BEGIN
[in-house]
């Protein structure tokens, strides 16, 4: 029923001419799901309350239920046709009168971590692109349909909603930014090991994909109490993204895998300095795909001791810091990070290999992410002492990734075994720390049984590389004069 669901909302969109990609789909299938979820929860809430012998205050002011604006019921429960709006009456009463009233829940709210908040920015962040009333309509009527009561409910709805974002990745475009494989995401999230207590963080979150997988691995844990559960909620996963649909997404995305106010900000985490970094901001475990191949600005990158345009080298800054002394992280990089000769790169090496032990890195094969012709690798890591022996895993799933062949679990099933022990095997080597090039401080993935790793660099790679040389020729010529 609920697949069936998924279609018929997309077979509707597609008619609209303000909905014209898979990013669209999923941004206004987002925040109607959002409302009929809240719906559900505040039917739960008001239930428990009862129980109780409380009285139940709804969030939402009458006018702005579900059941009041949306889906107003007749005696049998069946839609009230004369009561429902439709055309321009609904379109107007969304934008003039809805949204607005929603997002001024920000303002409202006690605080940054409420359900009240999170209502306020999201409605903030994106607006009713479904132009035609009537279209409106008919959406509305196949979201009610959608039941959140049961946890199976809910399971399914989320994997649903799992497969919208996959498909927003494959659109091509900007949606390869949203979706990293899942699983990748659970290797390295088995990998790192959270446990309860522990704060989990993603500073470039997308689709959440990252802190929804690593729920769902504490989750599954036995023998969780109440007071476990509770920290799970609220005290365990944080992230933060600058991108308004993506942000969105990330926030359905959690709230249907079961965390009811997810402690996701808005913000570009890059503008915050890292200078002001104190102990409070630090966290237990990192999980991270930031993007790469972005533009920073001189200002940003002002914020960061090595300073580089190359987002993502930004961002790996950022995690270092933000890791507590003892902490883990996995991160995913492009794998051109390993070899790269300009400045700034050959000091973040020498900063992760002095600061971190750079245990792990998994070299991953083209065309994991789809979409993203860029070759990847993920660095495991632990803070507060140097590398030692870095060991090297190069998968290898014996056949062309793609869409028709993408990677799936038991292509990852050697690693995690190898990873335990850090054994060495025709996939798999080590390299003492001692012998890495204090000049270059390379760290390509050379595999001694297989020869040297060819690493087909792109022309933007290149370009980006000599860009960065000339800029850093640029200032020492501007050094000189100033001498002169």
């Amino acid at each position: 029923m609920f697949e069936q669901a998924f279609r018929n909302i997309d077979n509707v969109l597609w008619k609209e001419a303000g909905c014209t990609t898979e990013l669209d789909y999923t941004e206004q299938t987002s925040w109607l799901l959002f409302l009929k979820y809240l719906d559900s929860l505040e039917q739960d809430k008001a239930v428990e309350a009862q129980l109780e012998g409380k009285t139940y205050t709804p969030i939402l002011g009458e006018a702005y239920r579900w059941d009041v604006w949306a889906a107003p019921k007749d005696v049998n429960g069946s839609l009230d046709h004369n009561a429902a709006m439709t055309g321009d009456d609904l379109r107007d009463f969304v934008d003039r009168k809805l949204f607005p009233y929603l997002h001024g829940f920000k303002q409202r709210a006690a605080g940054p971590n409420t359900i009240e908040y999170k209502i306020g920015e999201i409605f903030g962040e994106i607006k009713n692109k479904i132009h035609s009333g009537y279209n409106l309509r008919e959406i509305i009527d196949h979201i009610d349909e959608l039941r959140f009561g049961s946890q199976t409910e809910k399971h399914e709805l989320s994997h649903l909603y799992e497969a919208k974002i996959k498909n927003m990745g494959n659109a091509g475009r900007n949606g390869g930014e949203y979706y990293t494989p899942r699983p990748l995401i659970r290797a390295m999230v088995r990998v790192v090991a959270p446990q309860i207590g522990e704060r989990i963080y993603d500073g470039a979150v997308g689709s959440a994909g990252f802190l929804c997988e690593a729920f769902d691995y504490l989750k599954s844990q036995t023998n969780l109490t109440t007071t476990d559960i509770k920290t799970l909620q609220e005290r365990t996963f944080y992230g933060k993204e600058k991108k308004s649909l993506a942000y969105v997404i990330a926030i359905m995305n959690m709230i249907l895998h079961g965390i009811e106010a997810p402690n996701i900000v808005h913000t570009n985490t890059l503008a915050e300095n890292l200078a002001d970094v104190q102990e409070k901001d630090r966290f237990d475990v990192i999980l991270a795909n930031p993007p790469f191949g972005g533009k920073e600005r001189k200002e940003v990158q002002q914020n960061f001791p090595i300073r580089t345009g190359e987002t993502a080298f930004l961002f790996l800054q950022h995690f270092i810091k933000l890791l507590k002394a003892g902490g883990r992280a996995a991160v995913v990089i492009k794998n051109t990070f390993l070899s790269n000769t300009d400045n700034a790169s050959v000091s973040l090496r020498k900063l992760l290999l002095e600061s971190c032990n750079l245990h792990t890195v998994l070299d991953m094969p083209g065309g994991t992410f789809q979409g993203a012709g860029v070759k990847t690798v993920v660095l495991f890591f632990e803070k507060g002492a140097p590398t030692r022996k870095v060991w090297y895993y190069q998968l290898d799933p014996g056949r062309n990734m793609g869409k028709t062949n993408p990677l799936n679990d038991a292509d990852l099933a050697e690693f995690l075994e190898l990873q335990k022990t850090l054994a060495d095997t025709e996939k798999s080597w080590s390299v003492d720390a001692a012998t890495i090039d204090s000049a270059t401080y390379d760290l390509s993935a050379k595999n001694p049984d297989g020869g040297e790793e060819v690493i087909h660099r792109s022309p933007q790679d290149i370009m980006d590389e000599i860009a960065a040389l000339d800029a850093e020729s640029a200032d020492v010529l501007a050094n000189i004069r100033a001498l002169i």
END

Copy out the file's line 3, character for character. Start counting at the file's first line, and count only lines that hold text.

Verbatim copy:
């Amino acid at each position: 029923m609920f697949e069936q669901a998924f279609r018929n909302i997309d077979n509707v969109l597609w008619k609209e001419a303000g909905c014209t990609t898979e990013l669209d789909y999923t941004e206004q299938t987002s925040w109607l799901l959002f409302l009929k979820y809240l719906d559900s929860l505040e039917q739960d809430k008001a239930v428990e309350a009862q129980l109780e012998g409380k009285t139940y205050t709804p969030i939402l002011g009458e006018a702005y239920r579900w059941d009041v604006w949306a889906a107003p019921k007749d005696v049998n429960g069946s839609l009230d046709h004369n009561a429902a709006m439709t055309g321009d009456d609904l379109r107007d009463f969304v934008d003039r009168k809805l949204f607005p009233y929603l997002h001024g829940f920000k303002q409202r709210a006690a605080g940054p971590n409420t359900i009240e908040y999170k209502i306020g920015e999201i409605f903030g962040e994106i607006k009713n692109k479904i132009h035609s009333g009537y279209n409106l309509r008919e959406i509305i009527d196949h979201i009610d349909e959608l039941r959140f009561g049961s946890q199976t409910e809910k399971h399914e709805l989320s994997h649903l909603y799992e497969a919208k974002i996959k498909n927003m990745g494959n659109a091509g475009r900007n949606g390869g930014e949203y979706y990293t494989p899942r699983p990748l995401i659970r290797a390295m999230v088995r990998v790192v090991a959270p446990q309860i207590g522990e704060r989990i963080y993603d500073g470039a979150v997308g689709s959440a994909g990252f802190l929804c997988e690593a729920f769902d691995y504490l989750k599954s844990q036995t023998n969780l109490t109440t007071t476990d559960i509770k920290t799970l909620q609220e005290r365990t996963f944080y992230g933060k993204e600058k991108k308004s649909l993506a942000y969105v997404i990330a926030i359905m995305n959690m709230i249907l895998h079961g965390i009811e106010a997810p402690n996701i900000v808005h913000t570009n985490t890059l503008a915050e300095n890292l200078a002001d970094v104190q102990e409070k901001d630090r966290f237990d475990v990192i999980l991270a795909n930031p993007p790469f191949g972005g533009k920073e600005r001189k200002e940003v990158q002002q914020n960061f001791p090595i300073r580089t345009g190359e987002t993502a080298f930004l961002f790996l800054q950022h995690f270092i810091k933000l890791l507590k002394a003892g902490g883990r992280a996995a991160v995913v990089i492009k794998n051109t990070f390993l070899s790269n000769t300009d400045n700034a790169s050959v000091s973040l090496r020498k900063l992760l290999l002095e600061s971190c032990n750079l245990h792990t890195v998994l070299d991953m094969p083209g065309g994991t992410f789809q979409g993203a012709g860029v070759k990847t690798v993920v660095l495991f890591f632990e803070k507060g002492a140097p590398t030692r022996k870095v060991w090297y895993y190069q998968l290898d799933p014996g056949r062309n990734m793609g869409k028709t062949n993408p990677l799936n679990d038991a292509d990852l099933a050697e690693f995690l075994e190898l990873q335990k022990t850090l054994a060495d095997t025709e996939k798999s080597w080590s390299v003492d720390a001692a012998t890495i090039d204090s000049a270059t401080y390379d760290l390509s993935a050379k595999n001694p049984d297989g020869g040297e790793e060819v690493i087909h660099r792109s022309p933007q790679d290149i370009m980006d590389e000599i860009a960065a040389l000339d800029a850093e020729s640029a200032d020492v010529l501007a050094n000189i004069r100033a001498l002169i």